The thymosin beta 4 (Tβ4) gene is of biological and pharmaceutical relevance because of its anti-inflammatory and wound-healing properties. As such, it is an example of a gene that may be targeted in immunotherapy regimens. Therefore, we have used the Tβ4 gene to compare alternative strategies for RNA targeting, namely short hairpin (sh) RNAi versus external guide sequence (EGS)-mediated RNase P cleavage. Tβ4 has two transcripts (UTβ4 and LTβ4) formed by alternative splicing that differ in both expression levels and the biological activity of their encoded products. Thus, we were able to compare the capacity of shRNAi/EGS mini-genes to target molecules of high and low abundance; to specifically target alternatively spliced mRNAs; and to discriminate between very closely related alleles encoding for identical proteins. Finally, we compared transient gene knockdown in tissue culture with results in stable systems in vitro and in vivo. The data demonstrate that shRNAi and EGS can both target the Tβ4 gene, but that the extent of RNA reduction with shRNAi (∼90%) is greater. RNAi targeting shows varying efficacy against two overlapping RNAs, is largely but not completely splice form-specific, and preferentially, but not exclusively, targets a perfect-sequence match. Very high targeting achieved with an shRNAi expressed from an RNA polymerase III promoter in transient transfection was not maintained in stably transfected clones and was not efficiently transmitted through the mouse germline. These results demonstrate the versatility and the limitations of RNA targeting strategies, and suggest that particular biological and clinical needs may be best met by varying the strategy.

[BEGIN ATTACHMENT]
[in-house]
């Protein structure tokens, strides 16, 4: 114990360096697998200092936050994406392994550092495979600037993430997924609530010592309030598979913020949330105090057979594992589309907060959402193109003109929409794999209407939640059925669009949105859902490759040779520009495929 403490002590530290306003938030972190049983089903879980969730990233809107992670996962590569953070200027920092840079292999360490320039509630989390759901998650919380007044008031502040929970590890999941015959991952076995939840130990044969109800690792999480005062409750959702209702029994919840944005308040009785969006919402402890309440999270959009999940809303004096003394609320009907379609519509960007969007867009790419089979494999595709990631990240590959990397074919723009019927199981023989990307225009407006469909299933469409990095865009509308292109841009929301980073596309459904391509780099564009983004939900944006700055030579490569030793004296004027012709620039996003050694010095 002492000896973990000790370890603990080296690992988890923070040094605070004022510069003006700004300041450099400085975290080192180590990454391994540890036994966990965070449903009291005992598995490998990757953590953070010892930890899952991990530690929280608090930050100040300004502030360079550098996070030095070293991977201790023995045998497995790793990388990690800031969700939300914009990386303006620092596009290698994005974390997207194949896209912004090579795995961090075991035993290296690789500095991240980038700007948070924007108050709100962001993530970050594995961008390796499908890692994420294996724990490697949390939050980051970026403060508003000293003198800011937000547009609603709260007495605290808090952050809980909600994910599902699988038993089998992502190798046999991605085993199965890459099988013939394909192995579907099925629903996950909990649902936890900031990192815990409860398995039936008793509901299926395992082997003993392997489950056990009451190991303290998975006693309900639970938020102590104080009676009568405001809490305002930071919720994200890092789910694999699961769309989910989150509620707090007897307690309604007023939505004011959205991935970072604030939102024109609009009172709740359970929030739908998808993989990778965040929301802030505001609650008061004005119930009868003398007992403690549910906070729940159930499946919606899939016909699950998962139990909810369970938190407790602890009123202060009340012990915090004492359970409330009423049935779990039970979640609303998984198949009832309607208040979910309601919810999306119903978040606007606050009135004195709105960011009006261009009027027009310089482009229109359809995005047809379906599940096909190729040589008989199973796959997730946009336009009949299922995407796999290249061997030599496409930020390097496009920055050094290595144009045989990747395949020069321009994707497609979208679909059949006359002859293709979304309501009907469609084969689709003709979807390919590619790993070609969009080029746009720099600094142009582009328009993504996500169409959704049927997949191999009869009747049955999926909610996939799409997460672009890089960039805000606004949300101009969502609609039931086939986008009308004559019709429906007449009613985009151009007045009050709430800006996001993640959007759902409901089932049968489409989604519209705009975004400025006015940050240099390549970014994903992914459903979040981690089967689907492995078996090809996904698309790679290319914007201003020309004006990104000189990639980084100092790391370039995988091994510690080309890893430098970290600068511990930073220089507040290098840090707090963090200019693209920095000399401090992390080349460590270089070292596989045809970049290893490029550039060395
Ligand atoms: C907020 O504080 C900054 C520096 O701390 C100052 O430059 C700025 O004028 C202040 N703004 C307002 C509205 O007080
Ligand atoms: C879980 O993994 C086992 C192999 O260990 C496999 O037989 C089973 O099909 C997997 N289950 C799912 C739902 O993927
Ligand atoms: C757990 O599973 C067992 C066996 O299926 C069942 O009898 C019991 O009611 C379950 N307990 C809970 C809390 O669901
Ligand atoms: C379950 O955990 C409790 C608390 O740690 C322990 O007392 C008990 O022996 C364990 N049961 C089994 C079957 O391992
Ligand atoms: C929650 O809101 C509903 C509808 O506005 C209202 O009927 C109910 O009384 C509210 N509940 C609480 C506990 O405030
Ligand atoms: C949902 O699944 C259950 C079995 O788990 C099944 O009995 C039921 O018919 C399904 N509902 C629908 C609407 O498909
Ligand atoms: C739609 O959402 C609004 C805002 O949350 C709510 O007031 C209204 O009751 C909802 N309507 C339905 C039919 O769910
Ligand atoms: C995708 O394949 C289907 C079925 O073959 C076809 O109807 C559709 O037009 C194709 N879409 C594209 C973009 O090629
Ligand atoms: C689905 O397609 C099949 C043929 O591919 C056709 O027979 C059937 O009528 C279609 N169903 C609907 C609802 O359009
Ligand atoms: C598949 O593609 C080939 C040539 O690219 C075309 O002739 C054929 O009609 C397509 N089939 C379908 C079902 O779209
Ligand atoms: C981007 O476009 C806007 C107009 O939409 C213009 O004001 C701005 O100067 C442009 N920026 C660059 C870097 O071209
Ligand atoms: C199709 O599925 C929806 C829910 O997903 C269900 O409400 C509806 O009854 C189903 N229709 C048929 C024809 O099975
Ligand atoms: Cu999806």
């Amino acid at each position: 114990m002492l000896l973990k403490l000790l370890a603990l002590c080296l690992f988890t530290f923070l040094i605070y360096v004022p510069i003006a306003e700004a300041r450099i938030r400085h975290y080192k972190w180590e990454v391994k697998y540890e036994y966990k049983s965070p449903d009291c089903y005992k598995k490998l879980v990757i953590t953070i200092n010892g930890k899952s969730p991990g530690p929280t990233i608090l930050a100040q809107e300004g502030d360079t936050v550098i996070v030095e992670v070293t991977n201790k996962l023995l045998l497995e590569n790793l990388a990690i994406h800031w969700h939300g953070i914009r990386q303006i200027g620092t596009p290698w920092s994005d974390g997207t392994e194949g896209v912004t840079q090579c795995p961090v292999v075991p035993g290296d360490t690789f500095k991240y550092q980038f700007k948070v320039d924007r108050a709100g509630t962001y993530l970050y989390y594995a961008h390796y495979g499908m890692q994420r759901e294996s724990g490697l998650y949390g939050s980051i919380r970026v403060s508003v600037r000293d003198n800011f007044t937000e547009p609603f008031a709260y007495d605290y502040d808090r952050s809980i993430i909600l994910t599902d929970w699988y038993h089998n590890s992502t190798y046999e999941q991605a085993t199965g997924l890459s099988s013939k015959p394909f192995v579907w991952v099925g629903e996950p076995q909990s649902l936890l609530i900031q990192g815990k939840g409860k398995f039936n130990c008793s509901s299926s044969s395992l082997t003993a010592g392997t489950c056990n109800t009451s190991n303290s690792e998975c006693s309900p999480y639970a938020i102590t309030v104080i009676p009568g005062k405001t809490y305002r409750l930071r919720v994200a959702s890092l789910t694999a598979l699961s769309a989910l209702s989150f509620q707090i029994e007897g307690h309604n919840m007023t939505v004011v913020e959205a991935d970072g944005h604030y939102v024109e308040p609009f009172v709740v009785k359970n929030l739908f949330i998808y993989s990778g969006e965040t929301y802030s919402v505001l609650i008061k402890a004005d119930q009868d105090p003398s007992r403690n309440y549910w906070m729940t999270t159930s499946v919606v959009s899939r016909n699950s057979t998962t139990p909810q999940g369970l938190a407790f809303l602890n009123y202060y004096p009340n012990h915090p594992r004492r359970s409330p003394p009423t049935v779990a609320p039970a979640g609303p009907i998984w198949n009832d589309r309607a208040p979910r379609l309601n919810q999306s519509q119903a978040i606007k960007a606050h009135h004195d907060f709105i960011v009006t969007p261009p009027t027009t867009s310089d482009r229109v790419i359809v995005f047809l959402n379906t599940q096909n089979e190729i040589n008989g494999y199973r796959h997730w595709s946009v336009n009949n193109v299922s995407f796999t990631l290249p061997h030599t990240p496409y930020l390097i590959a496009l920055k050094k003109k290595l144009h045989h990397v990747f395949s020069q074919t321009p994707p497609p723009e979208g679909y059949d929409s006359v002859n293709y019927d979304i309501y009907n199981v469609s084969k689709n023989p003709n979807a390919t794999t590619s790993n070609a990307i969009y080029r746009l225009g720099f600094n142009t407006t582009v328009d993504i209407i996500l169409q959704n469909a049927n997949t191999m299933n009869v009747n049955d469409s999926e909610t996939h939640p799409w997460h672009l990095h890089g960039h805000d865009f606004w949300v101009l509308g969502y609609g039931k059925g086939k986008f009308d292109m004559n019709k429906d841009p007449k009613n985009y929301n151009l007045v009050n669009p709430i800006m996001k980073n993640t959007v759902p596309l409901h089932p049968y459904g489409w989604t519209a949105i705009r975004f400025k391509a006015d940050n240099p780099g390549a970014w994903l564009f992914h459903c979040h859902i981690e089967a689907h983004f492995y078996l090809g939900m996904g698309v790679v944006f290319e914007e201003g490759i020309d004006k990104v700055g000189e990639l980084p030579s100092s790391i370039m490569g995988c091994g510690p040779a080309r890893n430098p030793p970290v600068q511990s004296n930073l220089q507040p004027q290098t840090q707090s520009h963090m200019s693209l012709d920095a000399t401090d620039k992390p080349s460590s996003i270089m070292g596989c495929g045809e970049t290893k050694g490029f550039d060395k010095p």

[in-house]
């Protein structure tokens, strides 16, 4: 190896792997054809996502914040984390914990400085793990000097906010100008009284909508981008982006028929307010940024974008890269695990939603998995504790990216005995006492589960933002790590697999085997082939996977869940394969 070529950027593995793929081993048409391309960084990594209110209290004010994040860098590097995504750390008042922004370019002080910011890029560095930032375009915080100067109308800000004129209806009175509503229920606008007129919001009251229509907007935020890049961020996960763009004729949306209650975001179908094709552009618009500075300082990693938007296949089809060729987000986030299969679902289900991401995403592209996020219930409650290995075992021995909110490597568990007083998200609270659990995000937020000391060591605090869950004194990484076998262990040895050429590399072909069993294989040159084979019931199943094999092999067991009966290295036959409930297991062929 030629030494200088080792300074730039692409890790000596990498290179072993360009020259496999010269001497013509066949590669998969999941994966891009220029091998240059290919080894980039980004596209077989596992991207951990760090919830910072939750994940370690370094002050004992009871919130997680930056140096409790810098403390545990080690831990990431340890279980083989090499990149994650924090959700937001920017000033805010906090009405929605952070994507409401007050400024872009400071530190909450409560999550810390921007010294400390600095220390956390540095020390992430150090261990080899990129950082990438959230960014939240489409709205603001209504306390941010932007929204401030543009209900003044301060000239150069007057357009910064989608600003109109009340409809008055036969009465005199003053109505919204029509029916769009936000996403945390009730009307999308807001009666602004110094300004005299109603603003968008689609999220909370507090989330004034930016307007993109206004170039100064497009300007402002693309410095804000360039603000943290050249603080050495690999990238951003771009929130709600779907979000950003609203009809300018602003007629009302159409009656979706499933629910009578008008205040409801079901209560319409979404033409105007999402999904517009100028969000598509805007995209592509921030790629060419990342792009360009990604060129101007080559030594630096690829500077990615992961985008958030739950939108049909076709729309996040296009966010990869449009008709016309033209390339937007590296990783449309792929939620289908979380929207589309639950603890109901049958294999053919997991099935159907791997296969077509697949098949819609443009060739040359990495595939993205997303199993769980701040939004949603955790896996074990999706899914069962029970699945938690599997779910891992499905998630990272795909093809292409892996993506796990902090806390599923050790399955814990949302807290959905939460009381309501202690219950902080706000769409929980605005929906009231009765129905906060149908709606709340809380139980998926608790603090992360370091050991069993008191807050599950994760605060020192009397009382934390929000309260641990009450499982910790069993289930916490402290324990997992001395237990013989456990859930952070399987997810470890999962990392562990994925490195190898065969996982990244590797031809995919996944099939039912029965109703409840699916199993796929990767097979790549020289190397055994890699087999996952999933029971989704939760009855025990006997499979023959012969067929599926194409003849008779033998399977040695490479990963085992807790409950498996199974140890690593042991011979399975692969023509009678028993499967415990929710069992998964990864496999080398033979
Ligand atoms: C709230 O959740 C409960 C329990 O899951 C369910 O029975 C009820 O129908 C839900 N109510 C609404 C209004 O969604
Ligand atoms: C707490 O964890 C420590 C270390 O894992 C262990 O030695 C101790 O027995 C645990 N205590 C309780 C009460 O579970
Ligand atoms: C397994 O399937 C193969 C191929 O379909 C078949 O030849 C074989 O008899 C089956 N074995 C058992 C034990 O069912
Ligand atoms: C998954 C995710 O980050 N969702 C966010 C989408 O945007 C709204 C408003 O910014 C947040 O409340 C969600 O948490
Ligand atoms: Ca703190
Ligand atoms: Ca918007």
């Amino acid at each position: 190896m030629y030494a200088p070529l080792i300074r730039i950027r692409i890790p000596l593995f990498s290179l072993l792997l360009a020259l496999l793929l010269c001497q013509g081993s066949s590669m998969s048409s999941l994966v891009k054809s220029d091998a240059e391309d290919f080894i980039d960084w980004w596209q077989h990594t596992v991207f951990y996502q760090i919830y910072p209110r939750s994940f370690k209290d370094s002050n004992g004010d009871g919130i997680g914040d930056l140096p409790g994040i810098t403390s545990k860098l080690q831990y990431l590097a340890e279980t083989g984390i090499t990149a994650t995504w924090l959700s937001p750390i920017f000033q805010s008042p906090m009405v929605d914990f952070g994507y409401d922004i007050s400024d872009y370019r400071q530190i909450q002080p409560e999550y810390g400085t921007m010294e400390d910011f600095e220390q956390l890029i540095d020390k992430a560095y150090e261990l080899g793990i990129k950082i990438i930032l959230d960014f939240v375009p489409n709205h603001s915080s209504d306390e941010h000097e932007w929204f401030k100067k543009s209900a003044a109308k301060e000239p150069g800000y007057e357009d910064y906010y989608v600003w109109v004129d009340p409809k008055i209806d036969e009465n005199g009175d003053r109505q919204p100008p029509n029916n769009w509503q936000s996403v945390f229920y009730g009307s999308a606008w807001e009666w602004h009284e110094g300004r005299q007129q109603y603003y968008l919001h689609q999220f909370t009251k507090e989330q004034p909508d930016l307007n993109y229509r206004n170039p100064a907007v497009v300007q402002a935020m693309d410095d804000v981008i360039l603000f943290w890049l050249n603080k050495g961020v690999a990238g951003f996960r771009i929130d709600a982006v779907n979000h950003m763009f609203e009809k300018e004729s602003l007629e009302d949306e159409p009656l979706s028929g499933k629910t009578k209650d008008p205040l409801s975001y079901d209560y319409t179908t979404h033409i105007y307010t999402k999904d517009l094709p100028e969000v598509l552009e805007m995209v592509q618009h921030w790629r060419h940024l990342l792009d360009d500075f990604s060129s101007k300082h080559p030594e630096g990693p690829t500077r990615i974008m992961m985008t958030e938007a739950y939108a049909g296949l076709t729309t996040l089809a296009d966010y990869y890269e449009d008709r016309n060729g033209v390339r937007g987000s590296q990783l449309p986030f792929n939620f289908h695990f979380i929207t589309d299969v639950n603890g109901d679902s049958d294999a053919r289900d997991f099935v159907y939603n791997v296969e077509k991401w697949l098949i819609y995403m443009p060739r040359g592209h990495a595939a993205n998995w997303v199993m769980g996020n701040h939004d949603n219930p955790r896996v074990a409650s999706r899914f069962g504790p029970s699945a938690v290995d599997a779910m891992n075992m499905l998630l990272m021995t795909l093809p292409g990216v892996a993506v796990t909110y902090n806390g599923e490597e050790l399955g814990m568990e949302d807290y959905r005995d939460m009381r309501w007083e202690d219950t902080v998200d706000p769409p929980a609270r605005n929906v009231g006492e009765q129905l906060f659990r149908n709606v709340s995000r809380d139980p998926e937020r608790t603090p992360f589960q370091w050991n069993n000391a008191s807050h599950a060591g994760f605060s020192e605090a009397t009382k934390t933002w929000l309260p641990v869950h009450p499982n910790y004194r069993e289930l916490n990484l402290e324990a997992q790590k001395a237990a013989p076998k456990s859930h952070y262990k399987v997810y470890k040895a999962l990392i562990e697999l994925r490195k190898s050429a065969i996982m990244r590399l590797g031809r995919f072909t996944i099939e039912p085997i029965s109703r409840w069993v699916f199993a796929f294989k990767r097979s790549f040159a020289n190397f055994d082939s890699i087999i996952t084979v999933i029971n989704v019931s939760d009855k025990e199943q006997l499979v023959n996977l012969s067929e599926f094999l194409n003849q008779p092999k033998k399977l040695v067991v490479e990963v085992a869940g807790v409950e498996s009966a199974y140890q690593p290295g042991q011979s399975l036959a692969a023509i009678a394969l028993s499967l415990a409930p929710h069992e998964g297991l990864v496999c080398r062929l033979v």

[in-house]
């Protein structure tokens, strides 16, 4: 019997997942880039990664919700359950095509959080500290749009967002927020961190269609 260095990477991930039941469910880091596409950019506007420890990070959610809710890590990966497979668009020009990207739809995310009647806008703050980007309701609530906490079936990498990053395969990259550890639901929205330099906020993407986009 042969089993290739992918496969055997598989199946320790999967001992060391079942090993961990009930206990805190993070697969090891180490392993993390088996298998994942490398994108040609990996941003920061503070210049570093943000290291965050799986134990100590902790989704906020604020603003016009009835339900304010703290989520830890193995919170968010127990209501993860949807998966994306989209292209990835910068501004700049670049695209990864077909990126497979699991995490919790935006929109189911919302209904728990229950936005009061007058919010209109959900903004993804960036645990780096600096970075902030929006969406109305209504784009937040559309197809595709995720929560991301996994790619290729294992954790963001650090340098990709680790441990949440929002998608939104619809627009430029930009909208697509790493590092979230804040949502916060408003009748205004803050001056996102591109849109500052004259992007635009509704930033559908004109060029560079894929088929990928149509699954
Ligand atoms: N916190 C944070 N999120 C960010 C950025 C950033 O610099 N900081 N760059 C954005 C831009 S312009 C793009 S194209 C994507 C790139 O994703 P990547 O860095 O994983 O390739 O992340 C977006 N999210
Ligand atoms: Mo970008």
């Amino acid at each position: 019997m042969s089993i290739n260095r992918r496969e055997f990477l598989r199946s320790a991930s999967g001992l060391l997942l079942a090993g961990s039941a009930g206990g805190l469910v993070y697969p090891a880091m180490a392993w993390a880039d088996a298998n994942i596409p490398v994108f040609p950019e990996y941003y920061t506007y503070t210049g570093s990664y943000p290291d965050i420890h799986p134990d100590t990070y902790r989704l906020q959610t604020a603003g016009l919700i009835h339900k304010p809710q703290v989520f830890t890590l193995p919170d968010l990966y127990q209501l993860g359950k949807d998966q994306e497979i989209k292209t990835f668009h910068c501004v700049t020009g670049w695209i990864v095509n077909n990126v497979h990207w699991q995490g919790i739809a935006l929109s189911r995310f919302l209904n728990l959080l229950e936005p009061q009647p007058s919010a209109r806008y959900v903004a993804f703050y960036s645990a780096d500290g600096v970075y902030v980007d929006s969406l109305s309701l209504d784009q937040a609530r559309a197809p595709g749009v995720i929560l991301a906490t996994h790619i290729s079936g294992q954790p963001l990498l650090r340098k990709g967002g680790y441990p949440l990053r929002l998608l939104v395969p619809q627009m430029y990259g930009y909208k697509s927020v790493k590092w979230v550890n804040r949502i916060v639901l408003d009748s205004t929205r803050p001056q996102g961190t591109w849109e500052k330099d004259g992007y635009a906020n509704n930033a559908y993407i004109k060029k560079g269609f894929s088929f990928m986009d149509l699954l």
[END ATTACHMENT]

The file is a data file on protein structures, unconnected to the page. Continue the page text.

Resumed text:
All Science Journal Classification (ASJC) codes
- Structural Biology
- Molecular Biology